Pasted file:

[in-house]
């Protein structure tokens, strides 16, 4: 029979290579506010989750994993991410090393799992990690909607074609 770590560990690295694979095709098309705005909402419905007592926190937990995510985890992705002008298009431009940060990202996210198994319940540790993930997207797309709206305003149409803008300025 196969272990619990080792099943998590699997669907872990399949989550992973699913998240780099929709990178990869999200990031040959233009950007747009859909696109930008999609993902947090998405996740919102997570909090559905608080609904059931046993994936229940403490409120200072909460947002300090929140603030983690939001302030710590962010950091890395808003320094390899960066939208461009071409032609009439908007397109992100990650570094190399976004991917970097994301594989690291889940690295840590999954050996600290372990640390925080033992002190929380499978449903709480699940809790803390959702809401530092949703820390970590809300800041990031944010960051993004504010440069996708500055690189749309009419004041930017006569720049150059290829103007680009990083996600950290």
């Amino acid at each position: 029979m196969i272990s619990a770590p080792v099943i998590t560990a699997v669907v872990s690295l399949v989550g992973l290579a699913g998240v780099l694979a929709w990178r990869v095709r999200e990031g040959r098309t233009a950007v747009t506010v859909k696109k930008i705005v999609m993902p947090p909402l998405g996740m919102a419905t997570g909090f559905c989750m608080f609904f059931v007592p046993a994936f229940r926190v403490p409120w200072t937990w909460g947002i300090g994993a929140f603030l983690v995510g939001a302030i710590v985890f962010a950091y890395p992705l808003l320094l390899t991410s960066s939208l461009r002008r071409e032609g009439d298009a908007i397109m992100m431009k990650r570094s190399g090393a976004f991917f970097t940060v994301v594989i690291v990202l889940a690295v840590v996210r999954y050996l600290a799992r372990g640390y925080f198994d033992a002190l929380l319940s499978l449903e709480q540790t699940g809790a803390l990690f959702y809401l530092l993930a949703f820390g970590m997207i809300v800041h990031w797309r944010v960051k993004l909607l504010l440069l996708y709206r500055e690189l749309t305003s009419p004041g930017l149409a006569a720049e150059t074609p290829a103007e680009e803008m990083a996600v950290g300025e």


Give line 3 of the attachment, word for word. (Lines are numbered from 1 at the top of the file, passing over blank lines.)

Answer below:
């Amino acid at each position: 029979m196969i272990s619990a770590p080792v099943i998590t560990a699997v669907v872990s690295l399949v989550g992973l290579a699913g998240v780099l694979a929709w990178r990869v095709r999200e990031g040959r098309t233009a950007v747009t506010v859909k696109k930008i705005v999609m993902p947090p909402l998405g996740m919102a419905t997570g909090f559905c989750m608080f609904f059931v007592p046993a994936f229940r926190v403490p409120w200072t937990w909460g947002i300090g994993a929140f603030l983690v995510g939001a302030i710590v985890f962010a950091y890395p992705l808003l320094l390899t991410s960066s939208l461009r002008r071409e032609g009439d298009a908007i397109m992100m431009k990650r570094s190399g090393a976004f991917f970097t940060v994301v594989i690291v990202l889940a690295v840590v996210r999954y050996l600290a799992r372990g640390y925080f198994d033992a002190l929380l319940s499978l449903e709480q540790t699940g809790a803390l990690f959702y809401l530092l993930a949703f820390g970590m997207i809300v800041h990031w797309r944010v960051k993004l909607l504010l440069l996708y709206r500055e690189l749309t305003s009419p004041g930017l149409a006569a720049e150059t074609p290829a103007e680009e803008m990083a996600v950290g300025e």